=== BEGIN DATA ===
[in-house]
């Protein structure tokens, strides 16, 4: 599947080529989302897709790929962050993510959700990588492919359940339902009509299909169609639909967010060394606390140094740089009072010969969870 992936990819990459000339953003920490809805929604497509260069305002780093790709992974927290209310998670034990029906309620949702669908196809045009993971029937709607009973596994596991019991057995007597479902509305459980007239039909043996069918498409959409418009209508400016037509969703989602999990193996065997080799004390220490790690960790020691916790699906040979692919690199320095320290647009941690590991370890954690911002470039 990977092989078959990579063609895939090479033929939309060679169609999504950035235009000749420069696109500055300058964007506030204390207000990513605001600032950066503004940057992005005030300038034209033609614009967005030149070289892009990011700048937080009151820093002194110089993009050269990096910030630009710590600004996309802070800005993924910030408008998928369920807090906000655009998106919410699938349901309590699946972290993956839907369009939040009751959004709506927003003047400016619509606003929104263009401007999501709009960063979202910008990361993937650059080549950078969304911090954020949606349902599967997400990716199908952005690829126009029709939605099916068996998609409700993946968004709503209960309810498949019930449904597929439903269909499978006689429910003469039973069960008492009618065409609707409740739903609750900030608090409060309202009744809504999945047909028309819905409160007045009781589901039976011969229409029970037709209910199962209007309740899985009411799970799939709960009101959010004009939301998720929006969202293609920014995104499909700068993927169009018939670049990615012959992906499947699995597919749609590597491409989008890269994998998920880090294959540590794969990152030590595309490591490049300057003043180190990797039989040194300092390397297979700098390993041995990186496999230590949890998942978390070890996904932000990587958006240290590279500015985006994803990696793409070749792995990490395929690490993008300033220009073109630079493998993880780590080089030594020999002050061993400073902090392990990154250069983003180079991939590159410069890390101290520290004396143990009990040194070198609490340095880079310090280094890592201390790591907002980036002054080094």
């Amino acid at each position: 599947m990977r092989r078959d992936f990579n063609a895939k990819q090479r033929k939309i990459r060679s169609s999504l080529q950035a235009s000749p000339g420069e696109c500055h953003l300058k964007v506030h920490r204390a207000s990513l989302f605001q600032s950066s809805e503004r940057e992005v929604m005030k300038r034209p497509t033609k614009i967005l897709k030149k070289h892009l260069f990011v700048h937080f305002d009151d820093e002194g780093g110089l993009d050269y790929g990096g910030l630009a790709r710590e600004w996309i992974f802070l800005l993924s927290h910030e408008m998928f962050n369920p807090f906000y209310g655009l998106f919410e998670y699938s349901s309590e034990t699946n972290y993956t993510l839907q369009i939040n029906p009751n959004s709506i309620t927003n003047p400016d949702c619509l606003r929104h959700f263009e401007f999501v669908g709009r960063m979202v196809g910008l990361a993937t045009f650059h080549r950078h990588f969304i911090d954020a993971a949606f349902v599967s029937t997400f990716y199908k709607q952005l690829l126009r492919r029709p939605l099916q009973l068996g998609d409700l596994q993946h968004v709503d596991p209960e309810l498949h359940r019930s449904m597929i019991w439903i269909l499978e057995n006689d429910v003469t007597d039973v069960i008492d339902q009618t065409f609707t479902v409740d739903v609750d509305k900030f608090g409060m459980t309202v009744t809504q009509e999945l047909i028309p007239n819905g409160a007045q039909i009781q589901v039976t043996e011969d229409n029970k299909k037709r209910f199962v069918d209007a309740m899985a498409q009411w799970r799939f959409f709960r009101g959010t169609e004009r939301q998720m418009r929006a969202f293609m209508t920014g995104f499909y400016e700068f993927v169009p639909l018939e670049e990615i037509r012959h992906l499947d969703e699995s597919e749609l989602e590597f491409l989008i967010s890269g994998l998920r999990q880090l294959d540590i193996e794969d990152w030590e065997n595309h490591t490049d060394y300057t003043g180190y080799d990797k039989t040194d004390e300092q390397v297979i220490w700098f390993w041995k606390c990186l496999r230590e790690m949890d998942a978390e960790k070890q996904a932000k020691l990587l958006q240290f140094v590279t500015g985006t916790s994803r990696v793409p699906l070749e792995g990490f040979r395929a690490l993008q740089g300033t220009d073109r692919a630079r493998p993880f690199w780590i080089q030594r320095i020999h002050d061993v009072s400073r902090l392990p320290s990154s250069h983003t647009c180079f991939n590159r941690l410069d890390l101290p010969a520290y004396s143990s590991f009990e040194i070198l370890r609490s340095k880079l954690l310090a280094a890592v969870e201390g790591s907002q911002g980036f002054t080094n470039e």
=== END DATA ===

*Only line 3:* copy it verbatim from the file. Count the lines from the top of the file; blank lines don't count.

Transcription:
């Amino acid at each position: 599947m990977r092989r078959d992936f990579n063609a895939k990819q090479r033929k939309i990459r060679s169609s999504l080529q950035a235009s000749p000339g420069e696109c500055h953003l300058k964007v506030h920490r204390a207000s990513l989302f605001q600032s950066s809805e503004r940057e992005v929604m005030k300038r034209p497509t033609k614009i967005l897709k030149k070289h892009l260069f990011v700048h937080f305002d009151d820093e002194g780093g110089l993009d050269y790929g990096g910030l630009a790709r710590e600004w996309i992974f802070l800005l993924s927290h910030e408008m998928f962050n369920p807090f906000y209310g655009l998106f919410e998670y699938s349901s309590e034990t699946n972290y993956t993510l839907q369009i939040n029906p009751n959004s709506i309620t927003n003047p400016d949702c619509l606003r929104h959700f263009e401007f999501v669908g709009r960063m979202v196809g910008l990361a993937t045009f650059h080549r950078h990588f969304i911090d954020a993971a949606f349902v599967s029937t997400f990716y199908k709607q952005l690829l126009r492919r029709p939605l099916q009973l068996g998609d409700l596994q993946h968004v709503d596991p209960e309810l498949h359940r019930s449904m597929i019991w439903i269909l499978e057995n006689d429910v003469t007597d039973v069960i008492d339902q009618t065409f609707t479902v409740d739903v609750d509305k900030f608090g409060m459980t309202v009744t809504q009509e999945l047909i028309p007239n819905g409160a007045q039909i009781q589901v039976t043996e011969d229409n029970k299909k037709r209910f199962v069918d209007a309740m899985a498409q009411w799970r799939f959409f709960r009101g959010t169609e004009r939301q998720m418009r929006a969202f293609m209508t920014g995104f499909y400016e700068f993927v169009p639909l018939e670049e990615i037509r012959h992906l499947d969703e699995s597919e749609l989602e590597f491409l989008i967010s890269g994998l998920r999990q880090l294959d540590i193996e794969d990152w030590e065997n595309h490591t490049d060394y300057t003043g180190y080799d990797k039989t040194d004390e300092q390397v297979i220490w700098f390993w041995k606390c990186l496999r230590e790690m949890d998942a978390e960790k070890q996904a932000k020691l990587l958006q240290f140094v590279t500015g985006t916790s994803r990696v793409p699906l070749e792995g990490f040979r395929a690490l993008q740089g300033t220009d073109r692919a630079r493998p993880f690199w780590i080089q030594r320095i020999h002050d061993v009072s400073r902090l392990p320290s990154s250069h983003t647009c180079f991939n590159r941690l410069d890390l101290p010969a520290y004396s143990s590991f009990e040194i070198l370890r609490s340095k880079l954690l310090a280094a890592v969870e201390g790591s907002q911002g980036f002054t080094n470039e």